The fast-food, throw-away nature of the game market

Oh I see, I misunderstood.

It’s a good think you’ve at least tried them. Maybe you have found some nice games and remember those and especially the developers.
Next time such developer releases a new game you may take a close looker at this new game and maybe even pay full price.
I would certainly do this for games e.g. from Terrible Toybox or Wadjet Eye Games etc.

Well, I don’t think it does.

Yes, I use those options to decide to whom my money has to go and I understand that the unwanted games might be considered gifts, but I still perceive some kind of devaluing process.

For example, those games that I’m not interested in could have been appreciated by fans of those game genres, so a first problem seems to me that these games reach people who don’t care for them.

Furthermore, even when the “right” people would receive those games, they would receive them for free, reinforcing my image of a super-productions of games, so high that they are even given for free and people accumulate duplicate copies of them. It’s like deflation.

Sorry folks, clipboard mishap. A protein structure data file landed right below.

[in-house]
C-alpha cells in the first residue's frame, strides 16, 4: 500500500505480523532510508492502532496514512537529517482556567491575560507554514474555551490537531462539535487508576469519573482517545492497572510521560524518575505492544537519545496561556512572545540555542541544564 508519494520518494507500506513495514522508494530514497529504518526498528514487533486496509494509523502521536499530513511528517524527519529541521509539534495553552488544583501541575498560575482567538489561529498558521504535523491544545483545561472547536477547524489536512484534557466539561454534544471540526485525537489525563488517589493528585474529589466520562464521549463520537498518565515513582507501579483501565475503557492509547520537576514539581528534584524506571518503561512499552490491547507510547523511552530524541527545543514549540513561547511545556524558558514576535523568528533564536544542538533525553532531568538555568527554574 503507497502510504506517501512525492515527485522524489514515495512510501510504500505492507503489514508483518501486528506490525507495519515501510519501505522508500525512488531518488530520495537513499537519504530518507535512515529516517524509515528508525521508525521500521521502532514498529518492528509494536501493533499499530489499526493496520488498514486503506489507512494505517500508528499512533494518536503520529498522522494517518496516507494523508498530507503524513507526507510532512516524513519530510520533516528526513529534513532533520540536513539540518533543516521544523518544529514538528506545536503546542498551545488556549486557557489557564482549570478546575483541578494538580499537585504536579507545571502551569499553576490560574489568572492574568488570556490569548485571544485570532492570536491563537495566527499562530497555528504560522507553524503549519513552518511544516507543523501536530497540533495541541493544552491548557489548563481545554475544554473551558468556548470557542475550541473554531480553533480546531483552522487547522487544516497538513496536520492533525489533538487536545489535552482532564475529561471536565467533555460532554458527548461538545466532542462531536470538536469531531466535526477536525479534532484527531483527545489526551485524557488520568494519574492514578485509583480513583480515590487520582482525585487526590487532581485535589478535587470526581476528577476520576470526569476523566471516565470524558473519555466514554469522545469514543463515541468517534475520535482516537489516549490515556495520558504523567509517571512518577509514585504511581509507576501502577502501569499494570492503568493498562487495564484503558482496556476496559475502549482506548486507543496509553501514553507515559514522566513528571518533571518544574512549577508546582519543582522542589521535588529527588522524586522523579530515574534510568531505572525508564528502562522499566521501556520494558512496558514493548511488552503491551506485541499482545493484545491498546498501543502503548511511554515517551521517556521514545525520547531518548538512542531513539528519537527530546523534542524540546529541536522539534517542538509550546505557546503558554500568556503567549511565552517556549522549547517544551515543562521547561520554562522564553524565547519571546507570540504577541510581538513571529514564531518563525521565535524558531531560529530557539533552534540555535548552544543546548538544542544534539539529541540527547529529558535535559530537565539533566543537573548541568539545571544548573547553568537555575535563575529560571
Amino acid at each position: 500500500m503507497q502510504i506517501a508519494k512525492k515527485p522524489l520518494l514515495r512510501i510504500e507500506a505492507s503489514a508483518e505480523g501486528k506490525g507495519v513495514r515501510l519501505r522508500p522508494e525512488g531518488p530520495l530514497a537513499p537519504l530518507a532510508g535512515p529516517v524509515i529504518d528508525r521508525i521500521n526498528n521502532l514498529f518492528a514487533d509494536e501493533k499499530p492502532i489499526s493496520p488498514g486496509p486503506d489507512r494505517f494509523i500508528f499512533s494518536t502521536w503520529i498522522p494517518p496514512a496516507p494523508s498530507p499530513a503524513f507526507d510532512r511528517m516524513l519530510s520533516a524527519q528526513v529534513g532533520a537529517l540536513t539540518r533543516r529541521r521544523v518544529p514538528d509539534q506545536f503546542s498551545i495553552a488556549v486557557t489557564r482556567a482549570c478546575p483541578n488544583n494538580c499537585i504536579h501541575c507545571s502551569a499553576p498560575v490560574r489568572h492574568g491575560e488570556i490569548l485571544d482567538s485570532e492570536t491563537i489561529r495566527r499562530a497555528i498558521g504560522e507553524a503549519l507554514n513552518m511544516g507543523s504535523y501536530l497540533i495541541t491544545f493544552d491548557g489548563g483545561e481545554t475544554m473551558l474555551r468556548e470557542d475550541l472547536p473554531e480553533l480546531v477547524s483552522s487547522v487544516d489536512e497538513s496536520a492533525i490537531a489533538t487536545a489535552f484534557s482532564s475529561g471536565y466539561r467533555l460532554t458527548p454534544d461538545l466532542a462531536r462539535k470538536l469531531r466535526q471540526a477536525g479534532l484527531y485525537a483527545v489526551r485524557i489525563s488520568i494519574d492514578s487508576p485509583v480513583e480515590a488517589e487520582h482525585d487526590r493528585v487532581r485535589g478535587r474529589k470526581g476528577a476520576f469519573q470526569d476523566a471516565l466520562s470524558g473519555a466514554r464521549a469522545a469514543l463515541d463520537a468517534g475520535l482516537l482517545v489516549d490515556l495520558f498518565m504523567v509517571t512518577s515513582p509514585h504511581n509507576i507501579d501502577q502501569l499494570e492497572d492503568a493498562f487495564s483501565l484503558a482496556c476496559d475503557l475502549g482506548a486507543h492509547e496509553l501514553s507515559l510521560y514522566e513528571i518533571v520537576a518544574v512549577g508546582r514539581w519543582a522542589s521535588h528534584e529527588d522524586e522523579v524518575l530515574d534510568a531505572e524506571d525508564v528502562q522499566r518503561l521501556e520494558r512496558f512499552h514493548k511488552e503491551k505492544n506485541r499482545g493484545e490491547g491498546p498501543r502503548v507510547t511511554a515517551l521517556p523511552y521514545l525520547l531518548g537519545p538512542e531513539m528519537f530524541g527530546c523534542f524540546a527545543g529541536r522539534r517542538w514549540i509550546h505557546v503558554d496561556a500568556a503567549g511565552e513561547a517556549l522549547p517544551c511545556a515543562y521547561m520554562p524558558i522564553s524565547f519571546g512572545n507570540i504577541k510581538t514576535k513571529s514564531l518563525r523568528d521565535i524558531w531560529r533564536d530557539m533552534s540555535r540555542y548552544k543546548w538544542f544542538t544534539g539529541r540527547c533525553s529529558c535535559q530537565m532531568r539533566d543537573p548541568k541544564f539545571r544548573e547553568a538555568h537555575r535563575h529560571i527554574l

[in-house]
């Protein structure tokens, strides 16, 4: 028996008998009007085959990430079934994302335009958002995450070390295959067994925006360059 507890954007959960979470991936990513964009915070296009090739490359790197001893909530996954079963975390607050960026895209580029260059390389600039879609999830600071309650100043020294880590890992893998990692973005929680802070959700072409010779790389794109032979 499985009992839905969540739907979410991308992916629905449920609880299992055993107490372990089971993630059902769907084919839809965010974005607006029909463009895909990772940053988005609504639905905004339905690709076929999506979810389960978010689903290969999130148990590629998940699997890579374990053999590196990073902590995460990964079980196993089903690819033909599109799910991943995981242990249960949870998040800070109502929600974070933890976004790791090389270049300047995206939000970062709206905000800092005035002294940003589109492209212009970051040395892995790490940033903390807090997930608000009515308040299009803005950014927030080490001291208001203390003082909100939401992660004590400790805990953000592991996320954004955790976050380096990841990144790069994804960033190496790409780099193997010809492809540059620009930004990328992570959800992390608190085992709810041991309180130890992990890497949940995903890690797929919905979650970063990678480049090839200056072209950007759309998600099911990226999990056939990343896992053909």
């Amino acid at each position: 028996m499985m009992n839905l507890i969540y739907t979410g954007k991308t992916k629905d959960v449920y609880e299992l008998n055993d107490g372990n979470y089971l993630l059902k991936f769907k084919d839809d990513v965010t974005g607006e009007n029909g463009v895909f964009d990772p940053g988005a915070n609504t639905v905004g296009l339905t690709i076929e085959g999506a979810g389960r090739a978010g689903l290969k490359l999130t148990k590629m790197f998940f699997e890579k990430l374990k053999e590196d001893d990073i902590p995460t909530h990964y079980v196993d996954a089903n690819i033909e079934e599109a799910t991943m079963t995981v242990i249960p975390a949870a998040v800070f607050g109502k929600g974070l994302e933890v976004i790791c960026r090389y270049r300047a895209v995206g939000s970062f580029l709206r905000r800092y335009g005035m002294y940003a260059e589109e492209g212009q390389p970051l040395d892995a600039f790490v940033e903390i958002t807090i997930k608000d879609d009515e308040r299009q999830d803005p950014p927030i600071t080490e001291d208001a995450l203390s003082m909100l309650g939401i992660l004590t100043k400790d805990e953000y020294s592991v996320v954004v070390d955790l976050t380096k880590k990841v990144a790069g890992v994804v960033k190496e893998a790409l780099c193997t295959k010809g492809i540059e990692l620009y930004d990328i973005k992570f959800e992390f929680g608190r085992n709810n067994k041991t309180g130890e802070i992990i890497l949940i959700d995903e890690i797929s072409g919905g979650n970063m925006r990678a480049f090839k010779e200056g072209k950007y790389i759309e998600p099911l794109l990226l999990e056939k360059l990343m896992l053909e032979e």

In my opinion it’s fair to compare how games were purchased back then with how we purchase them now. For the same reason, we should compare what piracy allowed us to do when we were kids with what piracy allows us to do today.

If you make this kind of comparisons, I’m sure that you’ll conclude that modern technology has removed friction and that the cost of games (either purchased of pirated) has decreased.

To acquire a pirated copy of a game I had to physically search for it among friends, ask for the game, physically go somewhere to get it, providing a blank or recycled floppy disk, etc. The entire process costed time and a few bucks, but today I can just download a copy of Thimbleweed Park from Torrent in a few minutes: the quantity of time and money required to get a pirated game has undoubtedly decreased.

In the same way, the super-production of games that we observe today and the fact that some new ways of getting games include the chance of acquiring goods that we didn’t even ask for, shows that the way we buy game today is profoundly different from how we bought them decades ago.

And even if we want to compare the games acquired today through a lawful method with the games that we acquired decades ago with piracy, I still have to conclude that in no way the result of my piracy activity in the nineties would have created a pile of multiple copies of games that I never wanted to have. This phenomenon is happening only now and it could contribute to the devaluation of games even more.